Revisiting the idea of meta-programming in Swift

My understanding is that meta-programming a la C++ was rejected long time ago and is not a goal for Swift generics. I'm 100% on board with the rationale behind it, but I wonder if the community and core team would consider a different approach or this is a dead-end.

Meta-programming saves a lot of time. I've been using SwiftSyntax and plugins to save countless hours in writing and maintaining boilerplate. However, I think we can do better. And by better I mean easier to write and maintain and more accessible to everyone.

Now that we have ABI stability and SwiftSyntax is maturing nicely, would there be any interest in revisiting meta-programming in Swift?

I have a couple ideas, most of them revolving around a SwiftSyntax-inspired DSL that would constrain the output to be syntactically correct.

ImportDecl(pathBuilder: {
    AccessPathComponent(name: "SwiftUI")
ClassDecl( ... ) {
    MemberDeclList( ... )

The above is the current SwiftSyntax DSL, but it can be improved a lot in terms of usability.

There are lots of things I haven't fully considered yet, like sandboxed output, read access to the build dir, conditional declarations, loops, and so on, but I'd be happy to think about it and write a proposal, if we ever get to that.


Sorry, but what are you proposing? I'm not sure if I miss any crucial information given I don't use SwiftSyntax.

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@Lantua Not proposing anything just yet, just trying to bring this topic into light again.
The above would be a Swift DSL (similar with what SwiftSyntax has right now), inlined inside Swift source files, that would be expanded before compilation into Swift code. Something similar with Rust's macro_rules, except, perhaps more user friendly and using some of the tools and frameworks we already have. Hopefully that helps!

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As far as I understand it, the idea of meta programming, hygienic macros or something along those lines is not rejected. What is rejected is doing this too soon and causing people to start patching the holes that would be better addressed by completing existing features or adding to the expressive power of the base language so that you can define those as normal Swift library code without resorting to meta programming. (e.g. property wrappers)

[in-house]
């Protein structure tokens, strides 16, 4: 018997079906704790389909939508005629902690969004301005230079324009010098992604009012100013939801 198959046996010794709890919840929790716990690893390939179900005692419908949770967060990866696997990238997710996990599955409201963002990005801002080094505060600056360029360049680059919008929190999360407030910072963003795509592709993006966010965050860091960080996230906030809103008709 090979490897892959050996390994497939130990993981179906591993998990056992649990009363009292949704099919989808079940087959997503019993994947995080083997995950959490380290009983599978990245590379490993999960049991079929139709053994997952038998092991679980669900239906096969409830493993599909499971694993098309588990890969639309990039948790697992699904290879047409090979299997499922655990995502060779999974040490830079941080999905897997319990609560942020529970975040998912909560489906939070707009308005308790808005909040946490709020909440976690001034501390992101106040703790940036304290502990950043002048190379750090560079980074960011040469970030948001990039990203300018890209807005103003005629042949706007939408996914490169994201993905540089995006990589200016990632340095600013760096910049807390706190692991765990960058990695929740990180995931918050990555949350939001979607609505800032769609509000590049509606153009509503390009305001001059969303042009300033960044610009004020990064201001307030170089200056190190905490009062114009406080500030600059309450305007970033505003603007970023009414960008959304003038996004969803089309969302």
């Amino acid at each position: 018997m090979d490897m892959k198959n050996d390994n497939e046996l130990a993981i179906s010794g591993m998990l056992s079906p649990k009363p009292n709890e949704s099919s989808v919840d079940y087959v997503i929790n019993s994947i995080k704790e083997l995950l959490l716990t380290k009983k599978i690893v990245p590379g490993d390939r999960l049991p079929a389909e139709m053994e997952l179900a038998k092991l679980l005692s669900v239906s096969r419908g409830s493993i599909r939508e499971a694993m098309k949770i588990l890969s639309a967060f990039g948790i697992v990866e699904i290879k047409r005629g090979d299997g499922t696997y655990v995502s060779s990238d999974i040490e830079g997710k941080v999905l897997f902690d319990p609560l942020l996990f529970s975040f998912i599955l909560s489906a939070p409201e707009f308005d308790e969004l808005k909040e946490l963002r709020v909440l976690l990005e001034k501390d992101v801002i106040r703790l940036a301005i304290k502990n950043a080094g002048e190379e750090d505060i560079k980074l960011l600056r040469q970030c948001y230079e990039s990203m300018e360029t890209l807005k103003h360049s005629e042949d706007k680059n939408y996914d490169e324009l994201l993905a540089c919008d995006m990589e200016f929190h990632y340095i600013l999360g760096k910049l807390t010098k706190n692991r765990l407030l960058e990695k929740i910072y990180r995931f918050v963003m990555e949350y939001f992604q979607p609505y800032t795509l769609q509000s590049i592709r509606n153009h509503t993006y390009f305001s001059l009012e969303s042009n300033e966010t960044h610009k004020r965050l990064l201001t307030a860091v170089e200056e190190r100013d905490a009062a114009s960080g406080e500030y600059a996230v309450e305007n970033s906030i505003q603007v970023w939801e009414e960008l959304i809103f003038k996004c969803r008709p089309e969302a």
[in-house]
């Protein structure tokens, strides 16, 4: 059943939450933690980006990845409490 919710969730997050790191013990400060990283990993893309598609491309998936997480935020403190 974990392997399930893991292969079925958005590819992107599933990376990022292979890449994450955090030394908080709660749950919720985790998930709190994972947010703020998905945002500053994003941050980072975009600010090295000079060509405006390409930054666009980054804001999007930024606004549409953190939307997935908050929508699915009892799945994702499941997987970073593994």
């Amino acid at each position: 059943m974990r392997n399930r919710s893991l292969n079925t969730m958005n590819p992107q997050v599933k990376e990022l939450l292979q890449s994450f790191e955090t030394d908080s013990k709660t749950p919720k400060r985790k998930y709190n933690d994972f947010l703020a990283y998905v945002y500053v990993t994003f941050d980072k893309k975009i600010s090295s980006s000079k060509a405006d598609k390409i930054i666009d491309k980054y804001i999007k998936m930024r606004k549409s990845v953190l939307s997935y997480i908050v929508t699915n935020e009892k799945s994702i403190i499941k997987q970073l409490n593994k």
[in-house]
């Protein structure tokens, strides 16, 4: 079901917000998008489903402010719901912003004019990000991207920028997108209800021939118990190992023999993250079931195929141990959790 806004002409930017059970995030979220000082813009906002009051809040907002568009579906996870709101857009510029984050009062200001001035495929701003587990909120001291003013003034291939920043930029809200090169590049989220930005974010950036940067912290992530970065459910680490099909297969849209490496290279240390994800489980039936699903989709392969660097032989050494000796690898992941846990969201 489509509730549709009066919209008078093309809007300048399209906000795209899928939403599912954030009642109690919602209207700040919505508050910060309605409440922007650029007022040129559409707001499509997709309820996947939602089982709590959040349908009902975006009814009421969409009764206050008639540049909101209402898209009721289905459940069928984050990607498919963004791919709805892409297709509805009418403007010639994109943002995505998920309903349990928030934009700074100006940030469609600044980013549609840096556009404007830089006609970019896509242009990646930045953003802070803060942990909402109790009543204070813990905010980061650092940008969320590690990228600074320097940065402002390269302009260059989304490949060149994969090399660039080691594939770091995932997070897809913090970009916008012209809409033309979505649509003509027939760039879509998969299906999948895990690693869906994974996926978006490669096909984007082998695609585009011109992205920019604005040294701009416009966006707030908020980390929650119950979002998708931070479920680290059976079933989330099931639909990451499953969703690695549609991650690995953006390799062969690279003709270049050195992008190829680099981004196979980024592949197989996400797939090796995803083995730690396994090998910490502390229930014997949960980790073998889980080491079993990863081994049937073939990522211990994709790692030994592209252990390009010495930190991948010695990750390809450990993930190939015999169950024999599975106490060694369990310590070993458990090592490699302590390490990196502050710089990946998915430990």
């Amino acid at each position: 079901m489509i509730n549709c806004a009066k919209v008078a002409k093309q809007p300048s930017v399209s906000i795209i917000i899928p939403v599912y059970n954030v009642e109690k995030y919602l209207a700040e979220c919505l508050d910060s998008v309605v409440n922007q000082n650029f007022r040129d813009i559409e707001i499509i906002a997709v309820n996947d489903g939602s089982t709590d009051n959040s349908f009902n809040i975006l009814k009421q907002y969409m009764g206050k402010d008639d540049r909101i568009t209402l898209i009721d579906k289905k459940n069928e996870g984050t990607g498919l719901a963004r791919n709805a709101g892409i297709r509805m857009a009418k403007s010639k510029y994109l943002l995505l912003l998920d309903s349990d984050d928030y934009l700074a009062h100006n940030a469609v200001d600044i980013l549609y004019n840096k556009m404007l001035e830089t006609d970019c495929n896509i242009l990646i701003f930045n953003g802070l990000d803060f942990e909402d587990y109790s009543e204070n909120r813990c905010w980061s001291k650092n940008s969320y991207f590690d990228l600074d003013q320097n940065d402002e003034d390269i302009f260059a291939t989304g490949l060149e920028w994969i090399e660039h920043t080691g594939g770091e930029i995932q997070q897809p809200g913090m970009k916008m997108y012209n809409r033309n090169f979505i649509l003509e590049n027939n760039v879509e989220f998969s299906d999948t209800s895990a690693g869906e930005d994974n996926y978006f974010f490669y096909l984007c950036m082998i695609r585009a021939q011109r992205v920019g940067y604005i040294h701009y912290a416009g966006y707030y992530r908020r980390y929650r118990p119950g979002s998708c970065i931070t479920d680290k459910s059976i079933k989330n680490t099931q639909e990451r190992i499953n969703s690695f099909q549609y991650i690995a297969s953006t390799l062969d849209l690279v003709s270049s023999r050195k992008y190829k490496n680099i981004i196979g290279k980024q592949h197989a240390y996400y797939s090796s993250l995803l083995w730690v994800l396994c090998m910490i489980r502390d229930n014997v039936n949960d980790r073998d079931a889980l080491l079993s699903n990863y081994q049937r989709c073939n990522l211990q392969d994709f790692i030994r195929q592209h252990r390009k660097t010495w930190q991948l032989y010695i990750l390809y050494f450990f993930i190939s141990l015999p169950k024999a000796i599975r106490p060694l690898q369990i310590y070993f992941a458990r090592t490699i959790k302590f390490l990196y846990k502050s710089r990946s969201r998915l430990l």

So, the current focus is on completing the features of the core language. For example, completing generics feature set can help eliminate quite a bit of the boilerplate.


You're right that there is little to no enthusiasm here for template meta-programming as done in C++. However, there have been several attempts to discuss other meta-programming approaches, here's one from the language creator himself and the long forum thread that ensued four years ago.

More recently, there was a pitch by an Apple engineer that expressed interest in going in that direction again, though that first pitch was narrowly constrained to avoid the issue of compile-time evaluation for now.

I agree with you that Swift is lacking in this regard and while there seems to be community interest in adding meta-programming, we don't want to repeat the mistakes of past attempts in other languages. The new constexpr approach in C++ is a tacit admission that their prior compile-time approaches were a mistake.

I think you will have to wait till the follow-on pitches mentioned in that last link are proposed, to help push the language in this direction.

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In C++ defense, the use of templates for meta programming was an accidental addition to the language in the first place. Templates were originally just meant as a type safe replacement for certain patterns of C macros that turned out to also be capable of meta-programming.